Purple question

Chris Dent adds purple numbers and paragraphs to Jason Kottke’s list of little things that are getting permanent addresses on the web. I think that’s right in some very interesting ways that are waiting for experiments and experience to show.
I have one big question about the usefulness of purple numbers that perhaps people who have worked with them can answer.
When I am editing, paragraphs are among the most malleable of units. Groups of a few sentences are combined to form larger paragraphs. Large paragraphs are split into smaller paragraphs. A few sentences from one paragraph are cut and moved to a different paragraph.
* purple references to an early draft will be very different from their referents in a later draft.
* the sequence will be garbled
* some references will be missing
So, perhaps purple numbers are only useful for final drafts — like a reviewed and published scientific paper.
But then, what about writing in wiki. When a wiki is used as a canonical writing tool, the content is malleable all the time. How confident can linkers be about the stability of a referent?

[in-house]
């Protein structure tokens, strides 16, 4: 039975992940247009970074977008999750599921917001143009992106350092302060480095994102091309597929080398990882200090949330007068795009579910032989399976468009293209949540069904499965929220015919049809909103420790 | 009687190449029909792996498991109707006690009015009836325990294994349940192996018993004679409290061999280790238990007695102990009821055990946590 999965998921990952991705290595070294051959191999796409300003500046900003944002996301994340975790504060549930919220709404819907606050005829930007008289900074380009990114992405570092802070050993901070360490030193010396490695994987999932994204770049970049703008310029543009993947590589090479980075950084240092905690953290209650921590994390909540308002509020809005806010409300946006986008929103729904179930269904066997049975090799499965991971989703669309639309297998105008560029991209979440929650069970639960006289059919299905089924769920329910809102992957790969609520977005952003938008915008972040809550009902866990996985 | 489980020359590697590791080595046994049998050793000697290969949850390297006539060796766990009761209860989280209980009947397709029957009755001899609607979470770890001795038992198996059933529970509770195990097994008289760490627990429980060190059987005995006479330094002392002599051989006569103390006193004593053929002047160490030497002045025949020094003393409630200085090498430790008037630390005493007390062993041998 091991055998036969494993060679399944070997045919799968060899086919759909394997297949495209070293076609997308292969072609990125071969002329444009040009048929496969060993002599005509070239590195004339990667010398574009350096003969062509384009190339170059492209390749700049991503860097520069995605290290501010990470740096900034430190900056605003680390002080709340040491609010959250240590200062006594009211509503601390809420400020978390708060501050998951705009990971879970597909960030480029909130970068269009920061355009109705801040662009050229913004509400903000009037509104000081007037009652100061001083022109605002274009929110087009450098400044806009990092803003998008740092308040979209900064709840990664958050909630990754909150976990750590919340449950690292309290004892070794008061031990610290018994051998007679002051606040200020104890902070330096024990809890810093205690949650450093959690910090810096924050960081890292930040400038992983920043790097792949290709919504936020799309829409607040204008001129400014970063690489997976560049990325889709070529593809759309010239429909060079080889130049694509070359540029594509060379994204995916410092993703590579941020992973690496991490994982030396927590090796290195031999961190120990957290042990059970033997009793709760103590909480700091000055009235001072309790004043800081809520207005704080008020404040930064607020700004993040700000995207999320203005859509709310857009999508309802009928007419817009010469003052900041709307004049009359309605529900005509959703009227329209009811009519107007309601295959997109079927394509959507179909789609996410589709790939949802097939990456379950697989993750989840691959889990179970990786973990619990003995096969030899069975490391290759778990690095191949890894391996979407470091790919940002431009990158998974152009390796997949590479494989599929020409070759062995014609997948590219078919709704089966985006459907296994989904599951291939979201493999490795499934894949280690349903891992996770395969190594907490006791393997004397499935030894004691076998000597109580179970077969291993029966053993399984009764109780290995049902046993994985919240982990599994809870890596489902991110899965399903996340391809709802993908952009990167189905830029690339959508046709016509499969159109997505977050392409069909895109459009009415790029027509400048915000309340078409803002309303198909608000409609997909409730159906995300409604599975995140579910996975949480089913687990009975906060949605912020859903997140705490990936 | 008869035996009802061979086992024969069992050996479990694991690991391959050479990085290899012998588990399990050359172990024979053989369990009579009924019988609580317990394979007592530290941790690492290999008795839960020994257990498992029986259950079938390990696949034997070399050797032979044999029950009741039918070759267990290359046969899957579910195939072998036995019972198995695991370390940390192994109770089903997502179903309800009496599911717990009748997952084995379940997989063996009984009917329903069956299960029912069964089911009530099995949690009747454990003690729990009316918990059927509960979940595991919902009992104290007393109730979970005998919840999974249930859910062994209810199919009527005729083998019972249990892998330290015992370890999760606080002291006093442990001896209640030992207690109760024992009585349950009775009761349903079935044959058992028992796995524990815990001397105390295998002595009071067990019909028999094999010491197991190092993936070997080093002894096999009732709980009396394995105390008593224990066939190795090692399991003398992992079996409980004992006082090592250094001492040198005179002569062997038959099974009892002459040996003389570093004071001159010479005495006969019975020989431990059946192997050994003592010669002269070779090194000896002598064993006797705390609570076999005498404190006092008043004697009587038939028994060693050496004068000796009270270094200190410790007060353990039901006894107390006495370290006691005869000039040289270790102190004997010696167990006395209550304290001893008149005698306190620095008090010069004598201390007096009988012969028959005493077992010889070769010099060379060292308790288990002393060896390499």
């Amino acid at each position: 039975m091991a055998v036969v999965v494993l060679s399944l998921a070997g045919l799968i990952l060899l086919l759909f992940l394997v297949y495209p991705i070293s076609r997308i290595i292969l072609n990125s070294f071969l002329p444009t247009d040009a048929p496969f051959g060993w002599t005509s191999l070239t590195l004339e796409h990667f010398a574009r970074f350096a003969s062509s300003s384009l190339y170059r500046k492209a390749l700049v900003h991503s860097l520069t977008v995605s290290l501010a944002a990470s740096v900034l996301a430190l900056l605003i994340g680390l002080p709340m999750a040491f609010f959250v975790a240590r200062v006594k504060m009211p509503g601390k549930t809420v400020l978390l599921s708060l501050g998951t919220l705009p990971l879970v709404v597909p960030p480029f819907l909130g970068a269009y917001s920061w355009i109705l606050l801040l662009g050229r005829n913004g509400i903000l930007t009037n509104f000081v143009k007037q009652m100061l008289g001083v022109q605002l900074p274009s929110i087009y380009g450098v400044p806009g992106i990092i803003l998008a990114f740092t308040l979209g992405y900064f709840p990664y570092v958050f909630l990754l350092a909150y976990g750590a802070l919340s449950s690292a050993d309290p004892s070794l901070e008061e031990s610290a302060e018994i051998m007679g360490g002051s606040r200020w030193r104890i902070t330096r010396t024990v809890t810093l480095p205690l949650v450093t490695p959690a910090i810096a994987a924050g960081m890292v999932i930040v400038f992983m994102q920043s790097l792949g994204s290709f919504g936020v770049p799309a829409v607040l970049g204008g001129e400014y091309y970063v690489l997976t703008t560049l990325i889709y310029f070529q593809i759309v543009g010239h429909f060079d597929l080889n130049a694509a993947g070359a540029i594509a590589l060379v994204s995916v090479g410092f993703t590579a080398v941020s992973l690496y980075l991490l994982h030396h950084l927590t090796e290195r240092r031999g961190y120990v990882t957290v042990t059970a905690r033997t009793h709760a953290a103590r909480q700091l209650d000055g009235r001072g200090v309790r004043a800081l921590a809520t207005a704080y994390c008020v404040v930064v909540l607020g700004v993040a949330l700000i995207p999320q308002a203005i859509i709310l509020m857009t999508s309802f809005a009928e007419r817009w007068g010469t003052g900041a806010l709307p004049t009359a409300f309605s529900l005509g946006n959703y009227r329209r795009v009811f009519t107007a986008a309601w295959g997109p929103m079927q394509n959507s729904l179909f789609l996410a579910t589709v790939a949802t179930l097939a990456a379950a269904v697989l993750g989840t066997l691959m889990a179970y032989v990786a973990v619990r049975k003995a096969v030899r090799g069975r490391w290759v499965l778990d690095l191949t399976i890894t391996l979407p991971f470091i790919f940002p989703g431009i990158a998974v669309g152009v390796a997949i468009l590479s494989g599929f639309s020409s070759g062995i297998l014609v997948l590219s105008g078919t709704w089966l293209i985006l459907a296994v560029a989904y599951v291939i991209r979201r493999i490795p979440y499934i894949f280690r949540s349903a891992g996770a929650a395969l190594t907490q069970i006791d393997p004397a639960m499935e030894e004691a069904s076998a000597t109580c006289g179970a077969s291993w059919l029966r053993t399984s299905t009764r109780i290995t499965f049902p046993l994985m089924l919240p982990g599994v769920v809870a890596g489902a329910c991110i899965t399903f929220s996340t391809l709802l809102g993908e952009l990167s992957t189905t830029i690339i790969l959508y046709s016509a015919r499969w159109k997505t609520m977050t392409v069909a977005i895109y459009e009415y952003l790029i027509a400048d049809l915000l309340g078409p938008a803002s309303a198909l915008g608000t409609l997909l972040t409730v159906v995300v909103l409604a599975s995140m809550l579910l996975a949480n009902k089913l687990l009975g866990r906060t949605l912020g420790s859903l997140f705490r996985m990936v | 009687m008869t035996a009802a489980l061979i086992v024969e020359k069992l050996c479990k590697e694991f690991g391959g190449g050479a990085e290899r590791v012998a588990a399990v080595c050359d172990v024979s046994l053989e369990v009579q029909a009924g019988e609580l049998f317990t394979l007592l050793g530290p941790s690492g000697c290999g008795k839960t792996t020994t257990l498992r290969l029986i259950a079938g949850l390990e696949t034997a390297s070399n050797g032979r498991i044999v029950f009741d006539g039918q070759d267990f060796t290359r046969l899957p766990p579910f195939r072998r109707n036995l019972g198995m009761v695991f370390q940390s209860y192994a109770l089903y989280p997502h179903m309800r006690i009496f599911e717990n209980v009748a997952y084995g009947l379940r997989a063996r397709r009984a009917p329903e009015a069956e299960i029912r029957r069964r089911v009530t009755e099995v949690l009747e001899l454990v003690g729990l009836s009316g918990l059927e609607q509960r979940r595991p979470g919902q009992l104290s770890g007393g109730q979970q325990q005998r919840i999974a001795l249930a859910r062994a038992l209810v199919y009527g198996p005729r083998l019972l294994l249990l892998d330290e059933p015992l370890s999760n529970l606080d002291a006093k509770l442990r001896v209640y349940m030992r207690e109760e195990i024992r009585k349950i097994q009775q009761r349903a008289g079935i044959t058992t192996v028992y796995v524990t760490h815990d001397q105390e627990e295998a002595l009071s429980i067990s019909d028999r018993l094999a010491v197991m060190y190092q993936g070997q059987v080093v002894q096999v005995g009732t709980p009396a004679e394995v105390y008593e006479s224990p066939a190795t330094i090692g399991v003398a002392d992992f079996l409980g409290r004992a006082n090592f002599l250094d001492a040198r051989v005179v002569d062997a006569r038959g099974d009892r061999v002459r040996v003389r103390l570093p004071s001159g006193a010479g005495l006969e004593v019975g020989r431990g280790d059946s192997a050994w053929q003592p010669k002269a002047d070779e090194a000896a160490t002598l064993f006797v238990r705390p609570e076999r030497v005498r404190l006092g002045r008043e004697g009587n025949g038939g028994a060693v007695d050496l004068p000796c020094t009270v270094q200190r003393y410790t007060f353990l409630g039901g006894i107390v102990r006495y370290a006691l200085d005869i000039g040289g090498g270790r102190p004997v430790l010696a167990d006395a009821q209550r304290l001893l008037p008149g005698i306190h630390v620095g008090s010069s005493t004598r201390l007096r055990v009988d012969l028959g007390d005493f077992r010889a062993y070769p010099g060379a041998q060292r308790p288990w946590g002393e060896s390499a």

By contrast, a wiki page or a blog post is pretty stable. The content might change a lot (by the conventions and affordances of wiki) or a little (by the conventions and affordances of blog). But the topic is probably the same.
A del.icio.us link entry or a Flickr photograph is stable, although the description and tags may change.
In practice, are purple numbers stable enough to be useful? Or are there certain cases where they are more useful than others?

3 thoughts on “Purple question”

  1. Quite agree.
    The real difference is this : wiki pages have *names* whereas purple numbers are, well, numbers.
    PageNames are, to a certain extent, bound to their semantics by the conventions of the wider language use. The chances are I can’t arbitrarily rename my HelloWorld page to be RicePudding because the contents are unlikely to be equal.
    Numbers, OTOH, are completely abstract. They are only bound to a content, by the software. It’s perfectly reasonable to change which content sits at which number.
    This is also why wiki-like things where pages are named “node27” etc. don’t work. And why weblogs, which haven’t had semantically attached labels have actually been quite clumsy to search. (Maybe tagging is fixing this.)
    More : http://www.nooranch.com/synaesmedia/wiki/wiki.cgi?ConcretePageNames

  2. Good point about finer granularity correlating with ephemerality.
    However, the PurpleUniverse stuff is fascinating. Does it fit into the “lower-case semantic web” and/or the microformats movement somehow? Might depend on whether it can be embedded in valid XHTML.
    Hmm. Bookmarked for later investigation.

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